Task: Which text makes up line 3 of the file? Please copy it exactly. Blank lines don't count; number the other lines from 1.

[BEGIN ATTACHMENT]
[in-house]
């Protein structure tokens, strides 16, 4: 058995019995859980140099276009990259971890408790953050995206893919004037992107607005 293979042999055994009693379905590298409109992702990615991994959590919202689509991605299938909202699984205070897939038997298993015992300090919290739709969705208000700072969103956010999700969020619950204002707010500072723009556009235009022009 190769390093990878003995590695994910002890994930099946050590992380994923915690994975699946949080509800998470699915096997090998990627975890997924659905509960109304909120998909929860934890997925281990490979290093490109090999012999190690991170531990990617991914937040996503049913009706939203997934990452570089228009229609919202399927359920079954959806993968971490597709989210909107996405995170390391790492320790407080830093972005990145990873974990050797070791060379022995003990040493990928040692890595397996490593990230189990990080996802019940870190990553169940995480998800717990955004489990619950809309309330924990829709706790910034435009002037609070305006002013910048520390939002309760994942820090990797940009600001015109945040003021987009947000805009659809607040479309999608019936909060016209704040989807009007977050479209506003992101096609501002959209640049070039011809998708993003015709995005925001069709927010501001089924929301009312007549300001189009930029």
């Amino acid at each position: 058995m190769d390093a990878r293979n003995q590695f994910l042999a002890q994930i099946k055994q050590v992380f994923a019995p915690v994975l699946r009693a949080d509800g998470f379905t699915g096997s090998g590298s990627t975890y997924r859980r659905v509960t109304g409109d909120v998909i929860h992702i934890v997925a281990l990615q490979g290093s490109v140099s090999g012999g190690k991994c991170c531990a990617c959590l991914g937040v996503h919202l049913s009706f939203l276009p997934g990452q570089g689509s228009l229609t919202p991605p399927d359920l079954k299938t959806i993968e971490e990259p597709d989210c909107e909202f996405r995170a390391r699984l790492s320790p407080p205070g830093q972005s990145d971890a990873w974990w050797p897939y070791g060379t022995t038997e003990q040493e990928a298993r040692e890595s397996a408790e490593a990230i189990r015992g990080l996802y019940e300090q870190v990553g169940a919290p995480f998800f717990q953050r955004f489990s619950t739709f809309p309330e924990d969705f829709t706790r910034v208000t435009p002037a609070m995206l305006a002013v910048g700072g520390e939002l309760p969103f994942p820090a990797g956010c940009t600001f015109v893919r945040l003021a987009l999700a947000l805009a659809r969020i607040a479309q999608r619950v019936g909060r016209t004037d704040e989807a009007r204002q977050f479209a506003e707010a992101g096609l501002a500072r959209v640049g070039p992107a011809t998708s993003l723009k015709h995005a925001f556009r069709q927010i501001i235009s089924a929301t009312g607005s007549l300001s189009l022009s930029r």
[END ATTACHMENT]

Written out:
């Amino acid at each position: 058995m190769d390093a990878r293979n003995q590695f994910l042999a002890q994930i099946k055994q050590v992380f994923a019995p915690v994975l699946r009693a949080d509800g998470f379905t699915g096997s090998g590298s990627t975890y997924r859980r659905v509960t109304g409109d909120v998909i929860h992702i934890v997925a281990l990615q490979g290093s490109v140099s090999g012999g190690k991994c991170c531990a990617c959590l991914g937040v996503h919202l049913s009706f939203l276009p997934g990452q570089g689509s228009l229609t919202p991605p399927d359920l079954k299938t959806i993968e971490e990259p597709d989210c909107e909202f996405r995170a390391r699984l790492s320790p407080p205070g830093q972005s990145d971890a990873w974990w050797p897939y070791g060379t022995t038997e003990q040493e990928a298993r040692e890595s397996a408790e490593a990230i189990r015992g990080l996802y019940e300090q870190v990553g169940a919290p995480f998800f717990q953050r955004f489990s619950t739709f809309p309330e924990d969705f829709t706790r910034v208000t435009p002037a609070m995206l305006a002013v910048g700072g520390e939002l309760p969103f994942p820090a990797g956010c940009t600001f015109v893919r945040l003021a987009l999700a947000l805009a659809r969020i607040a479309q999608r619950v019936g909060r016209t004037d704040e989807a009007r204002q977050f479209a506003e707010a992101g096609l501002a500072r959209v640049g070039p992107a011809t998708s993003l723009k015709h995005a925001f556009r069709q927010i501001i235009s089924a929301t009312g607005s007549l300001s189009l022009s930029r």